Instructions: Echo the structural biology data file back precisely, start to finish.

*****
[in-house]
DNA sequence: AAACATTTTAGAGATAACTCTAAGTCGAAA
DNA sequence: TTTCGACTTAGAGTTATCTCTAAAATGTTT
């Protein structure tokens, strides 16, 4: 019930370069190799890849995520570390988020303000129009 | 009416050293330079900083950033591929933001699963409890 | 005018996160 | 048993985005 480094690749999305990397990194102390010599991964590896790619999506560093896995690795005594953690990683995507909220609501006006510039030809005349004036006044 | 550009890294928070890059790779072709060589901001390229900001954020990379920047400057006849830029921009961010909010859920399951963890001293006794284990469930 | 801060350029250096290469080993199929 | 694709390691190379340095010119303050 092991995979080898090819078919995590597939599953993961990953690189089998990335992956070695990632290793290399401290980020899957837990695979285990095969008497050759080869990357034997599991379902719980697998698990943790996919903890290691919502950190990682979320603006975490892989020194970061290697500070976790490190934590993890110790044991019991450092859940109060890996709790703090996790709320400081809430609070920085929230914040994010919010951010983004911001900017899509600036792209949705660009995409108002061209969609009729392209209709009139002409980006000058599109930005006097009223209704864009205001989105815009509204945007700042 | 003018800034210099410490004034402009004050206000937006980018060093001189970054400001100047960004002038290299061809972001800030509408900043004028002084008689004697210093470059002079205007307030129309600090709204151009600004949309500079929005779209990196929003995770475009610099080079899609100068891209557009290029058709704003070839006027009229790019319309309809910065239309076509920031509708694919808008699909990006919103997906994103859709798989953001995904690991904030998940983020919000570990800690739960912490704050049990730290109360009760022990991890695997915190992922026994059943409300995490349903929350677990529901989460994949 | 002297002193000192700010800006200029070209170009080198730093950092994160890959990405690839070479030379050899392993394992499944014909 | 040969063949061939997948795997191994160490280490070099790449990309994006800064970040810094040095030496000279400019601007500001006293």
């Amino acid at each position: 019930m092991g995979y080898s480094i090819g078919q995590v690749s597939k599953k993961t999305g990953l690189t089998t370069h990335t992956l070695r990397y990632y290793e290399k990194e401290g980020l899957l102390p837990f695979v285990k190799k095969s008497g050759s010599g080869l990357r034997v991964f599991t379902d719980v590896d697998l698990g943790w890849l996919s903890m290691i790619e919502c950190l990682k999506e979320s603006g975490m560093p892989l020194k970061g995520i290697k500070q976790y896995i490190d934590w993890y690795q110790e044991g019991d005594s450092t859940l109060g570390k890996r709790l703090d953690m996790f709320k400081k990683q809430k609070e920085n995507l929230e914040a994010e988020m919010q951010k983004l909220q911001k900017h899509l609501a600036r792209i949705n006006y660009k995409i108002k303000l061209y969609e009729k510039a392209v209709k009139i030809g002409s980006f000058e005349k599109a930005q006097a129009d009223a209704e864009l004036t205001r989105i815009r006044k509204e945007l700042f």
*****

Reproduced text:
[in-house]
DNA sequence: AAACATTTTAGAGATAACTCTAAGTCGAAA
DNA sequence: TTTCGACTTAGAGTTATCTCTAAAATGTTT
């Protein structure tokens, strides 16, 4: 019930370069190799890849995520570390988020303000129009 | 009416050293330079900083950033591929933001699963409890 | 005018996160 | 048993985005 480094690749999305990397990194102390010599991964590896790619999506560093896995690795005594953690990683995507909220609501006006510039030809005349004036006044 | 550009890294928070890059790779072709060589901001390229900001954020990379920047400057006849830029921009961010909010859920399951963890001293006794284990469930 | 801060350029250096290469080993199929 | 694709390691190379340095010119303050 092991995979080898090819078919995590597939599953993961990953690189089998990335992956070695990632290793290399401290980020899957837990695979285990095969008497050759080869990357034997599991379902719980697998698990943790996919903890290691919502950190990682979320603006975490892989020194970061290697500070976790490190934590993890110790044991019991450092859940109060890996709790703090996790709320400081809430609070920085929230914040994010919010951010983004911001900017899509600036792209949705660009995409108002061209969609009729392209209709009139002409980006000058599109930005006097009223209704864009205001989105815009509204945007700042 | 003018800034210099410490004034402009004050206000937006980018060093001189970054400001100047960004002038290299061809972001800030509408900043004028002084008689004697210093470059002079205007307030129309600090709204151009600004949309500079929005779209990196929003995770475009610099080079899609100068891209557009290029058709704003070839006027009229790019319309309809910065239309076509920031509708694919808008699909990006919103997906994103859709798989953001995904690991904030998940983020919000570990800690739960912490704050049990730290109360009760022990991890695997915190992922026994059943409300995490349903929350677990529901989460994949 | 002297002193000192700010800006200029070209170009080198730093950092994160890959990405690839070479030379050899392993394992499944014909 | 040969063949061939997948795997191994160490280490070099790449990309994006800064970040810094040095030496000279400019601007500001006293």
């Amino acid at each position: 019930m092991g995979y080898s480094i090819g078919q995590v690749s597939k599953k993961t999305g990953l690189t089998t370069h990335t992956l070695r990397y990632y290793e290399k990194e401290g980020l899957l102390p837990f695979v285990k190799k095969s008497g050759s010599g080869l990357r034997v991964f599991t379902d719980v590896d697998l698990g943790w890849l996919s903890m290691i790619e919502c950190l990682k999506e979320s603006g975490m560093p892989l020194k970061g995520i290697k500070q976790y896995i490190d934590w993890y690795q110790e044991g019991d005594s450092t859940l109060g570390k890996r709790l703090d953690m996790f709320k400081k990683q809430k609070e920085n995507l929230e914040a994010e988020m919010q951010k983004l909220q911001k900017h899509l609501a600036r792209i949705n006006y660009k995409i108002k303000l061209y969609e009729k510039a392209v209709k009139i030809g002409s980006f000058e005349k599109a930005q006097a129009d009223a209704e864009l004036t205001r989105i815009r006044k509204e945007l700042f």